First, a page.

Date on Master's Thesis/Doctoral Dissertation


Document Type

Doctoral Dissertation

Degree Name

Ph. D.


Physiology and Biophysics

Degree Program

Physiology and Biophysics, PhD

Committee Chair

Cole, Marsha

Committee Co-Chair (if applicable)

Schuschke, Dale

Committee Member

Schuschke, Dale

Committee Member

Bhatnagar, Aruni

Committee Member

Keller, Bradley

Committee Member

Maldonado, Claudio

Committee Member

Boyd, Nolan


Heart--Diseases--Treatment; Myocardial infarction--Prevention; Linolenic acids--Therapeutic use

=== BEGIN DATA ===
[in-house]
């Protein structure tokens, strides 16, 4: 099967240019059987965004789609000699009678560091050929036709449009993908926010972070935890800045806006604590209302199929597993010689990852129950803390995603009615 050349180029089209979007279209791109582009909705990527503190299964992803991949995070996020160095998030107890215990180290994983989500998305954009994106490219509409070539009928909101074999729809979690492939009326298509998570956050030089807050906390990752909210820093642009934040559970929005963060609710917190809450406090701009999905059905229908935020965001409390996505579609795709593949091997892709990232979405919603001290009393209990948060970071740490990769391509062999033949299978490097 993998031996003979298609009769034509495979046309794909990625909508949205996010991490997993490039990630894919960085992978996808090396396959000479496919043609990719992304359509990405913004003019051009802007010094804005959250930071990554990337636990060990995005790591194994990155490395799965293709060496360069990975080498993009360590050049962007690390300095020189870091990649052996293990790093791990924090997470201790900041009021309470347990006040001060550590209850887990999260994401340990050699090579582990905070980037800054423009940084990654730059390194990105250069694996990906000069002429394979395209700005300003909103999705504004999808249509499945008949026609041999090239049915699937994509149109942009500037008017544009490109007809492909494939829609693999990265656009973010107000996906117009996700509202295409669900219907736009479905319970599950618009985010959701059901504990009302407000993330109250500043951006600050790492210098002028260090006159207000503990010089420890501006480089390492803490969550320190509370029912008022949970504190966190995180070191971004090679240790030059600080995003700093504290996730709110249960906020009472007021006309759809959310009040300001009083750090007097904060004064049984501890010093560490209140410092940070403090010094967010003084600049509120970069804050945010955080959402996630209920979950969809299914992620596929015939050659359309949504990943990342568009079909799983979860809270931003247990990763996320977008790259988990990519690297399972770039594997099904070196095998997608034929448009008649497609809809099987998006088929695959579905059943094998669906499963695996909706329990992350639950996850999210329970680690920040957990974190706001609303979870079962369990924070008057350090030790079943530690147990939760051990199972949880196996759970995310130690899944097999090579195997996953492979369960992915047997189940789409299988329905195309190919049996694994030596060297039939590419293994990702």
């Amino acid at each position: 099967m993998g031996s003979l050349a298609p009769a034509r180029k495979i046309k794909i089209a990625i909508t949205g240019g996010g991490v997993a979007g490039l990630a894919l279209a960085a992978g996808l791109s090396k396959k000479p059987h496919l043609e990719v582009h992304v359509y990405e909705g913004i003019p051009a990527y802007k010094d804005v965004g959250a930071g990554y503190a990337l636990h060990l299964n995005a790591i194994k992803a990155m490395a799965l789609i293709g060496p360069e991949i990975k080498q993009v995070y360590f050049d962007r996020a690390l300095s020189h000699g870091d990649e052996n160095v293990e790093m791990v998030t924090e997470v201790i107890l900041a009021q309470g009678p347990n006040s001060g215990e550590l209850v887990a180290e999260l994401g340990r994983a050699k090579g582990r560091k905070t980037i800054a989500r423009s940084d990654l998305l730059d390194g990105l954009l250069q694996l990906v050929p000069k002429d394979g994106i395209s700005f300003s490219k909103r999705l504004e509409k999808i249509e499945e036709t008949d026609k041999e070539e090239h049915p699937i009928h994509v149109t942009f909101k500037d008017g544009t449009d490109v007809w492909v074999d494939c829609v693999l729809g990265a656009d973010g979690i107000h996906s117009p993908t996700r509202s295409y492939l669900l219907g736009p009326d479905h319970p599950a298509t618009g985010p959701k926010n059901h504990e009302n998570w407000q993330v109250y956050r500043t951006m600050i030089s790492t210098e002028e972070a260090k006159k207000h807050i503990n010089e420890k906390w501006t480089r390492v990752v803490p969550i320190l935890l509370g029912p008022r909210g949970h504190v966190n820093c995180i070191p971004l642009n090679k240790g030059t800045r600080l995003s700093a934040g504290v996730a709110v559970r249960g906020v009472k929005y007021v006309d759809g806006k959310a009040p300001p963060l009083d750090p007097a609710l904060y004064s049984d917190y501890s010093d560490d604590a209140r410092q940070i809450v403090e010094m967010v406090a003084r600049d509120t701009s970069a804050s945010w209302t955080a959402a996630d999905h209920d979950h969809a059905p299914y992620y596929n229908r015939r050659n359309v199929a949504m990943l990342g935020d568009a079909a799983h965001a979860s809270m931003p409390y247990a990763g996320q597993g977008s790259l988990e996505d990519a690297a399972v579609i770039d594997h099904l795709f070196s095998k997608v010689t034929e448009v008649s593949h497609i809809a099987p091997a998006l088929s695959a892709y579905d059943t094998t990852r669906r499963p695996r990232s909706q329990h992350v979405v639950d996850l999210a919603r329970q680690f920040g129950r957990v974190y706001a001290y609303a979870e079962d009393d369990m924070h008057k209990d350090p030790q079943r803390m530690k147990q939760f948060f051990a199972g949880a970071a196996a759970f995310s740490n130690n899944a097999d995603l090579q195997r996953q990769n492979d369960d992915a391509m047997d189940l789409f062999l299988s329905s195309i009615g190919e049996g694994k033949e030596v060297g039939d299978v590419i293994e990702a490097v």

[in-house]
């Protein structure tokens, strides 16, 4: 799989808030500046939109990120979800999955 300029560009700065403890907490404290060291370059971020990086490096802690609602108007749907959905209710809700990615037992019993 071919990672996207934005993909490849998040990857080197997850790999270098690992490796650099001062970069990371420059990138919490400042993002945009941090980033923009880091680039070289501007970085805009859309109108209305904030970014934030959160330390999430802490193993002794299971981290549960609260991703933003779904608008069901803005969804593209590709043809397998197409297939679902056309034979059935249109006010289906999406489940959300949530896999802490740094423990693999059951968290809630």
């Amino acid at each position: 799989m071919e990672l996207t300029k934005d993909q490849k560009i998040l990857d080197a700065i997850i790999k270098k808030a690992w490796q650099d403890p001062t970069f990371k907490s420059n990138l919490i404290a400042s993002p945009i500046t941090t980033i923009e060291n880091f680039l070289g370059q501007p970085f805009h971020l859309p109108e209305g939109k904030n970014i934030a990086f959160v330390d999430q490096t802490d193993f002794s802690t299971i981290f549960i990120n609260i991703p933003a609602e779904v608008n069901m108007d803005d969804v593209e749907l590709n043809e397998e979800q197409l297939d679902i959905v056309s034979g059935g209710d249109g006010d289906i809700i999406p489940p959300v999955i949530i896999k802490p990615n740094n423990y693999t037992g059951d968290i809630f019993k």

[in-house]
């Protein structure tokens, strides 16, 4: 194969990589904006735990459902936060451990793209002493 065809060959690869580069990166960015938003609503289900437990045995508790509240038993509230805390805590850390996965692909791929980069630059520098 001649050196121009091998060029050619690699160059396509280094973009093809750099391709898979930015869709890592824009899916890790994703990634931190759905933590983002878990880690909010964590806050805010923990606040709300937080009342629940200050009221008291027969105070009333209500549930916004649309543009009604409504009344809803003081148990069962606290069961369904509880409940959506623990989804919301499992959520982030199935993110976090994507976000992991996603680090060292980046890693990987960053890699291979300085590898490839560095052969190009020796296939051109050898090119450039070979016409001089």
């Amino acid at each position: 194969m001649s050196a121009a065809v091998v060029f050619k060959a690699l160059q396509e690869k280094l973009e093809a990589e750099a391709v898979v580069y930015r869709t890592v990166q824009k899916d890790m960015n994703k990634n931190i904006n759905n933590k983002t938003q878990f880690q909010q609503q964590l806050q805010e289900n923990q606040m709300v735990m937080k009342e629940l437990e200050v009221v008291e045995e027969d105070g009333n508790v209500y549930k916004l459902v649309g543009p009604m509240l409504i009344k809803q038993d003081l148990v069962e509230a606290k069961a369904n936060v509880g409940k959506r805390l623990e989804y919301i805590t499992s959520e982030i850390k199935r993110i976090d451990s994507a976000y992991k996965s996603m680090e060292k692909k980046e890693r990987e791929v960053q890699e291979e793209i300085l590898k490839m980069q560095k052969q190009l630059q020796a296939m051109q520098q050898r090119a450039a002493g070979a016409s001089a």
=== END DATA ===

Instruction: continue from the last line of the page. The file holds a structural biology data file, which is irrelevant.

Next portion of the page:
According to the CDC, the most common type of heart disease is coronary artery disease, which frequently leads to myocardial infarction (MI). Therapeutic approaches to lessen the resulting cardiovascular injury associated with MI are limited. Recently, the management paradigm for cardiac injury has entered the molecular era and microRNAs (miRNAs) have been shown to act as negative regulators of gene expression by inhibiting mRNA translation and/or stimulating mRNA degradation. A single miRNA can modulate physiological or disease phenotypes by regulating whole functional systems. Importantly, miRNAs can regulate cardiac function, thereby modulating heart muscle contraction, heart growth and morphogenesis. MicroRNA-499 (miRNA-499) is a cardiac-specific miRNA that when elevated causes cardiomyocyte hypertrophy, in turn preventing cardiac dysfunction during MI. Previous studies revealed that the combination treatment of conjugated linoleic acid (cLA) and nitrite preserved cardiovascular function in mice. Therefore, we hypothesized that cLA and nitrite may regulate miRNA-499, thus providing cardiac protection during MI. To test this hypothesis, 12-week old mice were treated with cLA (10 mg/kg/d-via osmotic mini-pump) or cLA and nitrite (50 ppm-drinking water) 3 days prior to MI (ligation of the left anterior descending artery). Echocardiography and pressure-volume (PV)-loop analysis revealed that cLA and nitrite-treated MI mice had improved heart function (10 days following MI) compared to untreated MI mice. Treatment with cLA and nitrite significantly induced levels of miRNA-499 compared to untreated MI mice. In addition, treatment with cLA and nitrite abolished MI-induced protein expression of p53 and dynamin-related protein-1 (DRP-1). Moreover, the antioxidant enzyme expression of heme oxygenase-1 (HO-1) was elevated in MI mice treated with cLA and nitrite compared to untreated MI mice. Confocal imaging on heart tissue confirmed expression the levels of HO-1 and p53. Taken together, these results suggest that therapeutic treatment with cLA and nitrite may provide significant protection during MI through regulation of both cardiac specific miRNA-499 and upregulation of phase 2 antioxidant enzyme expression. As we demonstrate in our study cLA and nitrite co administration decreased apoptosis though the HO-1 and/or miRNA-499 pathway. To investigate more deeply the role of HO-1 and/or miRNA-499 in apoptosis, we used HO-1 Tg and HO-1 KO mice. Our data supported the hypothesis that HO-1 regulates miRNA-499 levels and thus decreases apoptosis after MI. As others and we have demonstrated before, MI is known to cause cardiomyocyte ischemia, in turn, leading to cardiomyocyte apoptosis [1, 2]. The current study extends previous findings by demonstrating that ischemia causes an increased ratio of Bax/Bcl-2 following MI in non-treated C57 mice and in HO-1 KO mice. Our data demonstrate that in HO-1 KO mice the expression of miRNA-499 is not detectable. Overall, these data reveal links among p53, HO-1, miRNA-499, and Drp1 with regard to regulation of the apoptotic programed cell death in the heart. Taken together, these results suggest that therapeutic treatment with cLA and nitrite may provide cardiac protection during MI through the regulation of induction of cardiac specific HO-1 expression, which further regulated cardiac specific miRNA-499.